Friday, October 21, 2011
Swan Songs VIII--E.A. Poe
There's no one like him, really, in American literature. He's an anomaly. If you follow the traditional stream of America's literature, a stream that begins with the Massachusetts Puritans, with Bradford and Winthrop, Cotton Mather, and Jonathan Edwards, Poe is just, well, "out there," a madman who unlike so many of his Romantic peers has no bone to pick with Calvinism and nothing substantial to say about God and providence and sin or any matters of this world, for that matter. He's just simply a guy with a blood-red dreams and a penchant for scaring the willies out of people.
I'm not up to snuff on movies, but just about every late October Hollywood spins out a half dozen new horror flicks, prime for the season. Halloween ain't what it used to be, of course, but that doesn't mean that American audiences don't get a good hanker to get the beejeebees scared out of them right about the time they see a harvest moon.
Paranormal Activity III--saw the trailer last night as a matter of fact. It didn't seem particularly compelling, at least to me, but it's here or will be just about ghost-and-goblins night. Friday the 13th, anything by Stephen King, the Twilight Zone--the whole boatload of America's shuddering horror shows begin with Edgar Allen Poe.
Not only that, but Sherlock, the Brit TV series of high acclaim, itself built on Arthur Canon Doyle's most famous detective, is also a Poe descendant because he's the grandpapa of murder mysteries too, with his brilliant Dupin--"The Murders in Rue Morgue" and "The Purloined Letter." We have Poe to thank for horror and mystery. It's just lucky he never really grabbed a horse and went west or he'd have done the OK Corral long before there was one.
And then there's his sad bio--another brilliant artist somehow unfit for this world. Poe people are still trying to determine just how it was he died. What we know is that it wasn't pretty because by the end he was a wasted soul. He drank, did drugs, played with his life and health as if they were little more than a pittance. When he died, he was a no one, despite everything he'd done, everything he'd written.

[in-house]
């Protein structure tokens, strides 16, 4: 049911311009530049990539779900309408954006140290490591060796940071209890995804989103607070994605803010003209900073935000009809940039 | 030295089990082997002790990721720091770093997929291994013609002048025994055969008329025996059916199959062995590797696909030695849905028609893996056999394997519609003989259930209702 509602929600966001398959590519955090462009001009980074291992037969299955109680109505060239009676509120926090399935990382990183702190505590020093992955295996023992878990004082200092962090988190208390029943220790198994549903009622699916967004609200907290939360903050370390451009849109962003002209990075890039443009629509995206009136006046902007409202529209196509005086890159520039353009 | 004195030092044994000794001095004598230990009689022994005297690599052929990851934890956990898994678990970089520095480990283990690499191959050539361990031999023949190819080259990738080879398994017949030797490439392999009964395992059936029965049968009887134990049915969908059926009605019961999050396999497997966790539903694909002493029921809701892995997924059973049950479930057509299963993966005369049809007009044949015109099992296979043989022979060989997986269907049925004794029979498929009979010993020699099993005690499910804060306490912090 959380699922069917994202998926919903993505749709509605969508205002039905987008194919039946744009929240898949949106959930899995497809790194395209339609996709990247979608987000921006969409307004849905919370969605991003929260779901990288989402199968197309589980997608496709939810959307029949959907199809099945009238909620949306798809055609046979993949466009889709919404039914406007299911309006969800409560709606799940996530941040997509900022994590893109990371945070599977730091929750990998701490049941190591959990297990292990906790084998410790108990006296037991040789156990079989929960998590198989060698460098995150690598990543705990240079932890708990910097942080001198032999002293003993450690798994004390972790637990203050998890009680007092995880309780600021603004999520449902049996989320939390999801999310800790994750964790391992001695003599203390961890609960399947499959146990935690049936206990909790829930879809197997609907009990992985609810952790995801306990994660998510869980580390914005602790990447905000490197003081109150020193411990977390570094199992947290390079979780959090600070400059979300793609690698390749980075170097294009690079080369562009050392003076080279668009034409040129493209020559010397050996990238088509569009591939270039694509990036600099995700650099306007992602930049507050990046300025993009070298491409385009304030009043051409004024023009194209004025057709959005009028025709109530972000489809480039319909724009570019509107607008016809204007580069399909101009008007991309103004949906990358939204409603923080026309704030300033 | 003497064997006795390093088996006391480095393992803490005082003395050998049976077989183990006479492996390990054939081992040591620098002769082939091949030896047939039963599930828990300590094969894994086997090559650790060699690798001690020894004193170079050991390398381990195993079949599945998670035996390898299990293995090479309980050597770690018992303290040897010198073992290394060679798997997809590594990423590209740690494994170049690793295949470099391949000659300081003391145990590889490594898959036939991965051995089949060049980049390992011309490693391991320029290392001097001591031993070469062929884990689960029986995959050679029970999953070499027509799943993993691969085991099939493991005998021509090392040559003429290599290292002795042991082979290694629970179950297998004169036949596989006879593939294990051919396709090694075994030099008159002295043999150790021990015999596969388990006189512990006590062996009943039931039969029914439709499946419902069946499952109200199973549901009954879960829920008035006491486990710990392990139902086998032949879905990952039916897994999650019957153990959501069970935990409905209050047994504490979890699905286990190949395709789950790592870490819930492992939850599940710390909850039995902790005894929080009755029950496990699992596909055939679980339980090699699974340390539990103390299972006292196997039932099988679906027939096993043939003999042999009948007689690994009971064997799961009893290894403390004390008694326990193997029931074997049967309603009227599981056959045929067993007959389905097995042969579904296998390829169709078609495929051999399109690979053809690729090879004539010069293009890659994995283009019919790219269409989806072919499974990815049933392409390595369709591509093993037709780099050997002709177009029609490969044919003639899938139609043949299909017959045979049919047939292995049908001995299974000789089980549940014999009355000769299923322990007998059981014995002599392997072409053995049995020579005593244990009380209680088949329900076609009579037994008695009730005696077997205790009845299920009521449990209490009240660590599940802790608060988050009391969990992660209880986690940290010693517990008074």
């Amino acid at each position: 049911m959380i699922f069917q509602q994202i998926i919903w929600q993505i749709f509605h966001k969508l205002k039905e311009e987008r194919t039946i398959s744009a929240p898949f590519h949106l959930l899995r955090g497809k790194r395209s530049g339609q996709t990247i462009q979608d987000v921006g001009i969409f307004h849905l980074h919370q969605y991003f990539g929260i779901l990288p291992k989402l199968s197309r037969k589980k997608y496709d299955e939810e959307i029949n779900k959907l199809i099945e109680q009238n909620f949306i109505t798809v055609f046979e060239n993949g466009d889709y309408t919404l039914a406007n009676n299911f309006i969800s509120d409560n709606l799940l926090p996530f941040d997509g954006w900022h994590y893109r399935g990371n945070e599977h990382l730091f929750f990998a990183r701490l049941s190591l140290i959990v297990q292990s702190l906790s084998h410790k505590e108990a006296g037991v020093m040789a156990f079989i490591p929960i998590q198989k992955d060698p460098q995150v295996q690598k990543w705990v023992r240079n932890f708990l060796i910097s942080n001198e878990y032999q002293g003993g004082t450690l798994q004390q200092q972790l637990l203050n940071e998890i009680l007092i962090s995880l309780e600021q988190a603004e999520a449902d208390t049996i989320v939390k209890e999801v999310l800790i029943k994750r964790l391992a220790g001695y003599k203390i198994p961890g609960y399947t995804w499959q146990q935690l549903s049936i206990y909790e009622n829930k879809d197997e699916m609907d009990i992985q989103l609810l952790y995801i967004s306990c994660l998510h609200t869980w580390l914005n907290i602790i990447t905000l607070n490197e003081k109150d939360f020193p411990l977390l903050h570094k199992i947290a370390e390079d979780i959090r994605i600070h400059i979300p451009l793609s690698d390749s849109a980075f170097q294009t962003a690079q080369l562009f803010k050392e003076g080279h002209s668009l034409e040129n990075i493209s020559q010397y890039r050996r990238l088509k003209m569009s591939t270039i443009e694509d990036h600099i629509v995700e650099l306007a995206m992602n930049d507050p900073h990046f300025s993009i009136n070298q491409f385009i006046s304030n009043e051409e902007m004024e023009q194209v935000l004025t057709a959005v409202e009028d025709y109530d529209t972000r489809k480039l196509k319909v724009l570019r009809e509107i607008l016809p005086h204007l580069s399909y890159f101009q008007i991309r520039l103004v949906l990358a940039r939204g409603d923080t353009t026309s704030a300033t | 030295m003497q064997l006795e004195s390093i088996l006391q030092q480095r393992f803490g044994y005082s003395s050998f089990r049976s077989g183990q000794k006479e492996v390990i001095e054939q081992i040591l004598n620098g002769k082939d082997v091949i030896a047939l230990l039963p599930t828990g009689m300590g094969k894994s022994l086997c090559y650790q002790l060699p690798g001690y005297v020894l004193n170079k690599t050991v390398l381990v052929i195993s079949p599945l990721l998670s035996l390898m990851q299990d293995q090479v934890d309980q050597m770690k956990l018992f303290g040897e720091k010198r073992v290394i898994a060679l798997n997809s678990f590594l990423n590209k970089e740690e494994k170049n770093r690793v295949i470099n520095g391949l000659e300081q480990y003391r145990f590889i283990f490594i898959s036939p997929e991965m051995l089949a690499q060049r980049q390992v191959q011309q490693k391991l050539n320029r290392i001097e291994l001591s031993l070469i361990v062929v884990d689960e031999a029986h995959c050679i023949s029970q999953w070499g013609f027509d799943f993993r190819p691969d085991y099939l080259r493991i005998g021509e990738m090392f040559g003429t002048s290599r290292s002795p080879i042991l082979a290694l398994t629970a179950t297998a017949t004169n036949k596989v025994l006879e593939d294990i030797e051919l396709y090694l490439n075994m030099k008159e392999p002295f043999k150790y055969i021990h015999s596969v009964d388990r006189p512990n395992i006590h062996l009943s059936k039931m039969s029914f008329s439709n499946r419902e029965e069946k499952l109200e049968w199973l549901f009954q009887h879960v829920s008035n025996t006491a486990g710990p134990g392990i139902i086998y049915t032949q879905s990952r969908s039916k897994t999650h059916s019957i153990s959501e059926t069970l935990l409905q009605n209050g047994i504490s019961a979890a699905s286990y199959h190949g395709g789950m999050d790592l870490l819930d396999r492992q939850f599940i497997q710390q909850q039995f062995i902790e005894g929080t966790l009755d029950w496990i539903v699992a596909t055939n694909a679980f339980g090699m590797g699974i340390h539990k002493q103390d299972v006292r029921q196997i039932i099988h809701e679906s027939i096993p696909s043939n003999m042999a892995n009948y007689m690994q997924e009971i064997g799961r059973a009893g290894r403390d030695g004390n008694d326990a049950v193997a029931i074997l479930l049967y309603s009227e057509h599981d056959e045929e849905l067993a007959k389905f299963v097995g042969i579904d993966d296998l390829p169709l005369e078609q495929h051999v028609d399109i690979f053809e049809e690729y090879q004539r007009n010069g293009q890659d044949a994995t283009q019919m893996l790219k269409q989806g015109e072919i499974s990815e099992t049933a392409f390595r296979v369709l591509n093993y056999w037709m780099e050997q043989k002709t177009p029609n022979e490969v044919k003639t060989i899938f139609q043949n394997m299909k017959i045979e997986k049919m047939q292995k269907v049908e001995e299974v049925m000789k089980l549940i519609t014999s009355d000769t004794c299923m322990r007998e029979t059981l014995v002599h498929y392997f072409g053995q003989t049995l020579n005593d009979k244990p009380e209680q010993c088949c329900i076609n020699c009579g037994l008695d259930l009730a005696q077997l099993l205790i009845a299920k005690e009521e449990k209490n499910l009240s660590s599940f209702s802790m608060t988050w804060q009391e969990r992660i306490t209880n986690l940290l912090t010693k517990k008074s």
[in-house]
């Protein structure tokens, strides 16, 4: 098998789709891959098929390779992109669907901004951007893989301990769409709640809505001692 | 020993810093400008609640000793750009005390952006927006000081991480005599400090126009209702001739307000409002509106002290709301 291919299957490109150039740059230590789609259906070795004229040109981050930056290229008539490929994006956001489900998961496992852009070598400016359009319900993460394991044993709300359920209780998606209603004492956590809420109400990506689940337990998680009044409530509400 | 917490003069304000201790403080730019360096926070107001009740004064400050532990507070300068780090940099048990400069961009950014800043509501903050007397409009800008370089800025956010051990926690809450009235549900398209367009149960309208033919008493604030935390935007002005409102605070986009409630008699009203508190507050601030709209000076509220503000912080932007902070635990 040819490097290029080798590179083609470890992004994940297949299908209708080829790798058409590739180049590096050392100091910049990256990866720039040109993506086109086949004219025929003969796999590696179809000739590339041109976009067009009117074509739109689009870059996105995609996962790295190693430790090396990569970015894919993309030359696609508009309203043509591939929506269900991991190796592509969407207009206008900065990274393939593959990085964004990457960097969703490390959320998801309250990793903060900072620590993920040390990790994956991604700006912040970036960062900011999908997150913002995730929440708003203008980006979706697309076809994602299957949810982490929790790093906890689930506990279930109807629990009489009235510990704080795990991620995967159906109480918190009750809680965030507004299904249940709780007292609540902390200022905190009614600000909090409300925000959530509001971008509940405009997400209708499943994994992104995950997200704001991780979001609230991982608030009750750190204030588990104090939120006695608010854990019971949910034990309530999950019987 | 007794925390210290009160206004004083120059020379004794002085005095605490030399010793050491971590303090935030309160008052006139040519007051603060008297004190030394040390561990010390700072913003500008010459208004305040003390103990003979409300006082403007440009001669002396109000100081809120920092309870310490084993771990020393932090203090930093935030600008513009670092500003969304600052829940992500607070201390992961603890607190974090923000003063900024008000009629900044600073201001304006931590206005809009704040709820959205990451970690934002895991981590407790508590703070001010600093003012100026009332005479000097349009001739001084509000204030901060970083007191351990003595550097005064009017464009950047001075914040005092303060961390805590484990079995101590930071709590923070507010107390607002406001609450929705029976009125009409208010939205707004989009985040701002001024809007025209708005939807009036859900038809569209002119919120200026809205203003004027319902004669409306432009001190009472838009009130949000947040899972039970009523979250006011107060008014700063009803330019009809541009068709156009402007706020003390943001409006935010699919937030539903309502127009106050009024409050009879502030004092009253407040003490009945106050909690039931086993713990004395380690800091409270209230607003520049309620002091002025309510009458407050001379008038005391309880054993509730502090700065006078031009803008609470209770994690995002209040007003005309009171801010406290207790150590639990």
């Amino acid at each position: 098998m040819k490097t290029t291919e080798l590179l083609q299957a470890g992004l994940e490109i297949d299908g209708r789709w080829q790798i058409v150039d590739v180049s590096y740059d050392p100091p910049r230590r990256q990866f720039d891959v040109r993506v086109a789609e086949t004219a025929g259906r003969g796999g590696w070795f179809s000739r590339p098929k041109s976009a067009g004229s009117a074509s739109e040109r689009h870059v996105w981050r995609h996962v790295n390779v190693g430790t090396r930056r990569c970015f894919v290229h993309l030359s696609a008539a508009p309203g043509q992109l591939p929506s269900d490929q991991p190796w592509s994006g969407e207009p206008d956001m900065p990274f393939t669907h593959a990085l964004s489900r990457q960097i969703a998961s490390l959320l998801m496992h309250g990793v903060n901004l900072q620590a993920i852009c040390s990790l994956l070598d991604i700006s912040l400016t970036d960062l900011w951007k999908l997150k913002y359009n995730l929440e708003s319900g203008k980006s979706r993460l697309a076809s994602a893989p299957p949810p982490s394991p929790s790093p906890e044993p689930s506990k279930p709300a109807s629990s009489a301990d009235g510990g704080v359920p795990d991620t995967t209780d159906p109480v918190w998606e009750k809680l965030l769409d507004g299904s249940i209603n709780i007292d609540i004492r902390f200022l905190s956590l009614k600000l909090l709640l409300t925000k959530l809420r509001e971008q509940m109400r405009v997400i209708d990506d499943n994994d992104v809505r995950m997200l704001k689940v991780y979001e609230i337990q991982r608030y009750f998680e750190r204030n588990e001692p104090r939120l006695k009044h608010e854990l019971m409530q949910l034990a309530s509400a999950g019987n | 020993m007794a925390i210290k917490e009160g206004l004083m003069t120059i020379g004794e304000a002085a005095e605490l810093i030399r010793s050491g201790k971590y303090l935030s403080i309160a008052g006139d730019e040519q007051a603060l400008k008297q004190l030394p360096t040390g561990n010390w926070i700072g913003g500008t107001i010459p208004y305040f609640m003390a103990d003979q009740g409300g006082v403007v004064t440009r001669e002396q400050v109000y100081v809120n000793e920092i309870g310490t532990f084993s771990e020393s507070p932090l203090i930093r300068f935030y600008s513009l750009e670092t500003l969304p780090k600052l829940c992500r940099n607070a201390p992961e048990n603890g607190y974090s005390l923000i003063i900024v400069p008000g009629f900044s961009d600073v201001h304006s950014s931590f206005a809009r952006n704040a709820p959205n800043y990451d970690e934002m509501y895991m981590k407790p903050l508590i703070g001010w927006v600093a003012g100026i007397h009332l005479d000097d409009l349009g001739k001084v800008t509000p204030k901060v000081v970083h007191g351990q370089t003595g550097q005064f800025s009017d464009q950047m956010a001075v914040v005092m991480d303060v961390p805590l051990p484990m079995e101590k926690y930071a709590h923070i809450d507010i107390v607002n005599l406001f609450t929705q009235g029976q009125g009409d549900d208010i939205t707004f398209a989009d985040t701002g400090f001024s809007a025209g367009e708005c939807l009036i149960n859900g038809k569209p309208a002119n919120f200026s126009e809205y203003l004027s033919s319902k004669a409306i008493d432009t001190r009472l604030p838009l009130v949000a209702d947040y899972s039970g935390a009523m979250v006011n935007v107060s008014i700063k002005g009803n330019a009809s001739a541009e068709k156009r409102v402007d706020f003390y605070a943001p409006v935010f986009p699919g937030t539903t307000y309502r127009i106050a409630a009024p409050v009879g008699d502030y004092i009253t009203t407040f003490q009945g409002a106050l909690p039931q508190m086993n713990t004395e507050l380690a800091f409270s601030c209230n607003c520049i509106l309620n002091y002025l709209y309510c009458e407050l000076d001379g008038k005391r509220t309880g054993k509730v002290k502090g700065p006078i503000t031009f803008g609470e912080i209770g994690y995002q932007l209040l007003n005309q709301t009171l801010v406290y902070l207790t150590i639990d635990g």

American lit wouldn't be the same without him, even though there's no one else like him.
Last time through him today. Last time with his jingling poetry, his harrowing tales, his madman narrators. Last bizarre trip into his freaky horrors. The man thought he'd done his job if he lifted the poor reader out of the miseries of this life and into an imagined nether world where the dead walked and hearts dug from human chests wouldn't stop their infernal beating.
I've often wondered why self-righteous evangelicals don't go to war with Edgar Allen Poe like they did with J. K. Rowling or, before her, Madeline L'Engle--get Poe out of our lit books, for pete's sake, because he's corrupting our youth with his evil dispensations. All he wants to do is welcome us to his infernal nightmares. He wants us all as crazy as he was--get him out!
Besides, so what? Everything he ever penned is little more than an elaborate, Rube Goldberg haunted house, a bizarre musical that really is nothing more than a fancy way to say "boo."
But he's Poe. Where would be without him? All we'd have is the transcendentalists, mid 19th century, a bunch of yahoos holier than thou. Think of it--Emerson, Thoreau--and their dark alter-egos Hawthorne and Melville. Thank goodness there's Poe to keep you awake.
But we only need one of 'em. Another would be too much.
Today, for the last time, in class we'll talk about Edgar Allen Poe, bless his madman's soul.
One of the people I'd like to read when I retire is Emily Dickenson. Everything. All the poems, all the biographies. I'd love to read everything there is to know about "the belle of Amherst."
Poe?--nope. I'll never read him again.
But just the same. I'll always know he's there, ready to pop out of bad dreams, ready with a fiendish laugh, and a creaking door, bad hinges on an ancient coffin. He'll always be there to drive me mad.
What a hoot.